Published On: Wed, Apr 25th, 2018

Researchers study mosquito population

Naturalis Mosquito Vector study

PHILIPSBURG – A research team from the Naturalis Biodiversity Center in Leiden is in St. Maarten to conduct a study into the island’s mosquito-population. “The objective is to identify the number of various mosquito-species,” Minister Emil Lee (Public Health) sad during Wednesday’s Council of Ministers press briefing.

Specific diseases are carried by specific species, the minister said. “Understanding which mosquitoes are on the island gives us a better idea in terms of the diseases the population is at risk for.”

Minister Lee met with the Naturalis-team – consisting of students and supervisors. “That was also an opportunity to talk about mitigation strategies,” he said.

The distance mosquitoes travel from their breeding sites is limited, the minister said. “Mosquitoes in Guana Bay are not traveling to Cole Bay or St. Peters. If we do a good job of regulating breeding sites and controlling the mosquito population in our neighborhoods we shall see the results in terms of quality of life.”

Minister Lee also highlighted the vector control and awareness program of the Collective Preventive Services (CPS). Under the theme “If you clean it up we will pick it up” the department goes together with VROMI into the neighborhoods in May to collect debris that is material to breeding sites.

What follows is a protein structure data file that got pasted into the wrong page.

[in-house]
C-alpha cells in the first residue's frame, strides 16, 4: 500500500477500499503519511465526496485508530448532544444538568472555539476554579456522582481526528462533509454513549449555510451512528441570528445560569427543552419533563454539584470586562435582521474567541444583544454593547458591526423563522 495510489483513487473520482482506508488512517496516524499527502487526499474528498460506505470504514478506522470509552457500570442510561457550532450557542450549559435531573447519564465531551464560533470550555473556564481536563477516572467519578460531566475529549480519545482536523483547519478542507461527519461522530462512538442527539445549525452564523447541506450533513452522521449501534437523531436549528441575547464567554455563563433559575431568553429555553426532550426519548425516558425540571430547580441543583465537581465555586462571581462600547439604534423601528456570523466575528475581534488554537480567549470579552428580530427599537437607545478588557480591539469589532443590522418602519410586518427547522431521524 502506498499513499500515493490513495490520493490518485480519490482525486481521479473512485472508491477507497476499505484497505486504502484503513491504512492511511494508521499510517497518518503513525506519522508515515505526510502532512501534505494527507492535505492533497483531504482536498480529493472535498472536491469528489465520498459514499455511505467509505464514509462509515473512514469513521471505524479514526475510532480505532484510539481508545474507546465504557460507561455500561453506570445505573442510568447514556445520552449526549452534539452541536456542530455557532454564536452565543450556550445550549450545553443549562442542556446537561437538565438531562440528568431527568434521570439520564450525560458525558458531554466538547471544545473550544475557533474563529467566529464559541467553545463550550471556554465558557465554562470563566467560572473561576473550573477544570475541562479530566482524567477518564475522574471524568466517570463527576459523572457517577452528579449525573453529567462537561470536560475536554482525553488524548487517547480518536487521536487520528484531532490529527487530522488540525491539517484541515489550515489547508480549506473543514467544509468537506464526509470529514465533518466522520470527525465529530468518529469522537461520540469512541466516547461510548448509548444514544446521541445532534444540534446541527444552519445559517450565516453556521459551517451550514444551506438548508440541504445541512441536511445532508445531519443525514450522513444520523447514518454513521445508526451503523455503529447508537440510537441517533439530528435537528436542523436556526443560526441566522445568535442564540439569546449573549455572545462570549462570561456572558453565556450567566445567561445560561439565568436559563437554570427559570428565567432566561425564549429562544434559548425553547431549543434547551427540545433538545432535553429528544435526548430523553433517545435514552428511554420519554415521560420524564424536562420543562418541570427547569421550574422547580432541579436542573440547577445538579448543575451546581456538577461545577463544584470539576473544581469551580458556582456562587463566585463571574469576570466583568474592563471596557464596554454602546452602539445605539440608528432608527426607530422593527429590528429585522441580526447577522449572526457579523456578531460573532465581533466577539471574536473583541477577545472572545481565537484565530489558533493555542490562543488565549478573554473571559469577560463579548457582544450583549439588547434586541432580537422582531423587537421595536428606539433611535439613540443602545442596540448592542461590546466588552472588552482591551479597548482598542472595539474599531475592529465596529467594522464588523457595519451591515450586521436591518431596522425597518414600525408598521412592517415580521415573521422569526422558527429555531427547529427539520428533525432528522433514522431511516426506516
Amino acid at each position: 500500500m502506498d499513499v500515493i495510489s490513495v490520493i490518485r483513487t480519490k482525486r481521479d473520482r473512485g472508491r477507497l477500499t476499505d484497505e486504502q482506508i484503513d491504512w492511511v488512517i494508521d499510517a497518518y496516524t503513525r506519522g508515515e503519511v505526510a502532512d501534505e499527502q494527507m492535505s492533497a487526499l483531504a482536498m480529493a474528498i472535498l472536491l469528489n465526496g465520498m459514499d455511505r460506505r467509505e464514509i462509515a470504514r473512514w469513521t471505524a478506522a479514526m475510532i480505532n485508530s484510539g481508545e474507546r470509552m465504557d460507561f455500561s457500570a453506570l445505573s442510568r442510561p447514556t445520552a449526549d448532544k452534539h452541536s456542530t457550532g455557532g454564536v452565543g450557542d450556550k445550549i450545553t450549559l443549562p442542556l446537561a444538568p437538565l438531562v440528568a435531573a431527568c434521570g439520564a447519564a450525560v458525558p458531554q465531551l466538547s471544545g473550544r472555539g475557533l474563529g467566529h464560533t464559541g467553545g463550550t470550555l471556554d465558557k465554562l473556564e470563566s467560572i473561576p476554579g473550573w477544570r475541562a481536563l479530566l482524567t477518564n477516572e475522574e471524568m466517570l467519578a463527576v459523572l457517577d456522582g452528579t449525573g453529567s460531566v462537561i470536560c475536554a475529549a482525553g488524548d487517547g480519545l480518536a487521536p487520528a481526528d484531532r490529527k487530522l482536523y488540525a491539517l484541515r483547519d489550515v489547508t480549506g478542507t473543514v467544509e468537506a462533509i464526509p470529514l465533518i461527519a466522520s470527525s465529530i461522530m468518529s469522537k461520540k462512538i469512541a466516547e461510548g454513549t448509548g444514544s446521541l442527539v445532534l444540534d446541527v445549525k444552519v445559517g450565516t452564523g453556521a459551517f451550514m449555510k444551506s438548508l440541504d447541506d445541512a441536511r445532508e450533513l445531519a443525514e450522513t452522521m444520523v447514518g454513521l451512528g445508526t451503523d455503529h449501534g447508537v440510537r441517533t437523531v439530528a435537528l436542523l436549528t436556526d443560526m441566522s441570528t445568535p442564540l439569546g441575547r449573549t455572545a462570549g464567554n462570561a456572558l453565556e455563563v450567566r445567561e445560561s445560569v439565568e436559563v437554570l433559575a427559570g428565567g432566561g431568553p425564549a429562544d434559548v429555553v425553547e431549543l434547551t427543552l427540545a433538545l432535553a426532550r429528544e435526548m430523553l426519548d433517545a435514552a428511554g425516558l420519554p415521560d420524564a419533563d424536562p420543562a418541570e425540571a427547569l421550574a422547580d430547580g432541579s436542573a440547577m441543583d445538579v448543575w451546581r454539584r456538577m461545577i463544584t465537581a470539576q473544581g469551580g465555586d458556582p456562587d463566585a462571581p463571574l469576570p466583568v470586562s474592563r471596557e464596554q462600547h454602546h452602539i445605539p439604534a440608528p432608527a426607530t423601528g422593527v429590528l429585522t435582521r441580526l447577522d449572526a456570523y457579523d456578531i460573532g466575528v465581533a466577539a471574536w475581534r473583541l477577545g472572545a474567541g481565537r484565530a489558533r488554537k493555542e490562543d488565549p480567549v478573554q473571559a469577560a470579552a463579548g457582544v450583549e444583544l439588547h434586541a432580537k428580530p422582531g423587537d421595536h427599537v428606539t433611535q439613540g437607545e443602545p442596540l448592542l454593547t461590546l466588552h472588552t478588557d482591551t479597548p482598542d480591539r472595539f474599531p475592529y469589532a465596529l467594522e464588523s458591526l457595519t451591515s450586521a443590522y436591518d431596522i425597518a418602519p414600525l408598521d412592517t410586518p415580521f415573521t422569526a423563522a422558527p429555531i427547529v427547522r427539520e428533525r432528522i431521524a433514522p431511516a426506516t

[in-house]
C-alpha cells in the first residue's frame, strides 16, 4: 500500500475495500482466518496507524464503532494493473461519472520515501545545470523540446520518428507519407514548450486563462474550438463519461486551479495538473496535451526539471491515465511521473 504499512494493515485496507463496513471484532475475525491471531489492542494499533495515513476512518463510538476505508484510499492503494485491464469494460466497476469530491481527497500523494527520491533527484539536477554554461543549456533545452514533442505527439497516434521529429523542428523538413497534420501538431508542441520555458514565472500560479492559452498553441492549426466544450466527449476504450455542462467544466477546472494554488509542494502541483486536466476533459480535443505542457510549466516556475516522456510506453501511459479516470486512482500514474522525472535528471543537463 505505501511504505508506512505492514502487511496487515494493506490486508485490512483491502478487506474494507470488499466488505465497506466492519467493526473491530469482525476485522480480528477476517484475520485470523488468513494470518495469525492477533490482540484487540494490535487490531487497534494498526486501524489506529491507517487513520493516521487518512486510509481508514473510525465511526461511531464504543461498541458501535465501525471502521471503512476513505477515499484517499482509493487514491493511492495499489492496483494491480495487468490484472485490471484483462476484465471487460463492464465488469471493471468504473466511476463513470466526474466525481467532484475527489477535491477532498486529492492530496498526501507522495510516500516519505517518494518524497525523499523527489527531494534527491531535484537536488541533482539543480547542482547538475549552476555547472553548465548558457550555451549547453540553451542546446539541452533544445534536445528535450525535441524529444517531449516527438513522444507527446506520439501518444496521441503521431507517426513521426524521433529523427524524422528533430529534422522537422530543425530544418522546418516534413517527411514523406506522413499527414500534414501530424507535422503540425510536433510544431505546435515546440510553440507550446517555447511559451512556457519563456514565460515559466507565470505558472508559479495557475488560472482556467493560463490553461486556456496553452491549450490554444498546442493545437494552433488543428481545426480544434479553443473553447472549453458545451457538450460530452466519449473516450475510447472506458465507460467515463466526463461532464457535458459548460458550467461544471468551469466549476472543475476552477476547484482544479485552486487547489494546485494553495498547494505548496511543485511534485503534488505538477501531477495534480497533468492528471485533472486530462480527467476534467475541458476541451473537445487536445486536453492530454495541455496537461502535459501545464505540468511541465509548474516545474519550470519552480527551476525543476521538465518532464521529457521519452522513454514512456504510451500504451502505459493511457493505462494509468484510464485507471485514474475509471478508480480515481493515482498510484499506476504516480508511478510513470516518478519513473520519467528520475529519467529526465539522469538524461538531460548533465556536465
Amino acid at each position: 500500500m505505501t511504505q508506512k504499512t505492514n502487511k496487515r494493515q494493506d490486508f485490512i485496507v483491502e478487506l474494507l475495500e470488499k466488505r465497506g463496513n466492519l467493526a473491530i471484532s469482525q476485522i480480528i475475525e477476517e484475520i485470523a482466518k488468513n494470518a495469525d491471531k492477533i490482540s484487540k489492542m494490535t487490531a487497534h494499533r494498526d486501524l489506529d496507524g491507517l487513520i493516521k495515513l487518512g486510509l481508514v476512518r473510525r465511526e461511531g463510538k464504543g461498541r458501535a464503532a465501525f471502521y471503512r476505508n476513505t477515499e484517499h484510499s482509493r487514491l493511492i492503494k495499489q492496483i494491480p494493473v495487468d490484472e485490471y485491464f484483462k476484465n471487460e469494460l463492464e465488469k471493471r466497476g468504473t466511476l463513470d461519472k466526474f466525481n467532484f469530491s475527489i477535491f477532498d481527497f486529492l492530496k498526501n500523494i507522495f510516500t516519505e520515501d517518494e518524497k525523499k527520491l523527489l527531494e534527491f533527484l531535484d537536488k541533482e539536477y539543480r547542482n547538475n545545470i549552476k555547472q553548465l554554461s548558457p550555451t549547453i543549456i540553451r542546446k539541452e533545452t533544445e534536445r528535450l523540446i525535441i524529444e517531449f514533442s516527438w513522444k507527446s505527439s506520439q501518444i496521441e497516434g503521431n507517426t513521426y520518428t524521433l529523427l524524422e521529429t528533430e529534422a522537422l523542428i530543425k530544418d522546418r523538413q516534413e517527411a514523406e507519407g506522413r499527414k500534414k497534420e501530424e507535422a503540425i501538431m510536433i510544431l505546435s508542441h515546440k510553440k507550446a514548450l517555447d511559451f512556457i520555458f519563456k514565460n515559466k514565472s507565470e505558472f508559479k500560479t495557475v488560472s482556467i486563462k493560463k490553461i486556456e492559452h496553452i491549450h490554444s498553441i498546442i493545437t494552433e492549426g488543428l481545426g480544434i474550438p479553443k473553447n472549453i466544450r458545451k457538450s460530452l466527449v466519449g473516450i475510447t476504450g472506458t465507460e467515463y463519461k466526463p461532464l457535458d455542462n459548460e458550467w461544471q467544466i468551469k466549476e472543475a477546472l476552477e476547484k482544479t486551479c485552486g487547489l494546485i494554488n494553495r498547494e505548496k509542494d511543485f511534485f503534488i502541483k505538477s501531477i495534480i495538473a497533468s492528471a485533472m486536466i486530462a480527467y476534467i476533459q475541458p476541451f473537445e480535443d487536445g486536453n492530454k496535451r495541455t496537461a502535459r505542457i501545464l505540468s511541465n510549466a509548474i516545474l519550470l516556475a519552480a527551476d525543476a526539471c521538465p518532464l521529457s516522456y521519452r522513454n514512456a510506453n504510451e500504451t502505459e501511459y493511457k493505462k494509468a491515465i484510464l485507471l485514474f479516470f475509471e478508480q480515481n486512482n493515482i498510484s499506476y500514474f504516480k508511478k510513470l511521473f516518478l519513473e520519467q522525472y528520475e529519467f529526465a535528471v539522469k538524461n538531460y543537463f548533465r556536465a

“Post-Irma there is still a lot of debris on the island and it is an ideal breeding ground for mosquitoes,” the minister said.

CPS has trained fifteen unemployed people as vector control inspectors. In April the inspectors visited 3,006 premises and they got access to 953 homes.

“They found that one in seven households was positive for mosquito larvae,” Lee said. “That is 14 percent; according to the World Health Organization the standard is 2 percent. We have a high risk in terms of the mosquito population.”

The If you clean it up we will pick it up-campaign kicks of in the first week of May in the districts Sucker Garden, Middle Region, Dutch Quarter, Belvedere, Mount William, Defiance and Bishop Hill. The first pick-up date is Tuesday May 8.

People in these districts should make sure to put their debris that day by the side of the road by 7 a.m. Vromi will organize transport to take the debris away. The debris could include old refrigerators and sofas, minister Lee said: “Whatever you can get on the side of the road.”

Giving Vromi access to properties is optional; but in that case somebody should be present.

In the second week of May, the campaign tackles Oyster pond, Dawn Beach, Tamarind Hill, Guana Bay, Over the Hill and Illidge Road.

In the third week the action covers Philipsburg, Over the Bank, Hope Estate, Cay Hill and Belair.

After that the campaign continues through various other districts. The pick-up dates for the second and third week have still to be determined.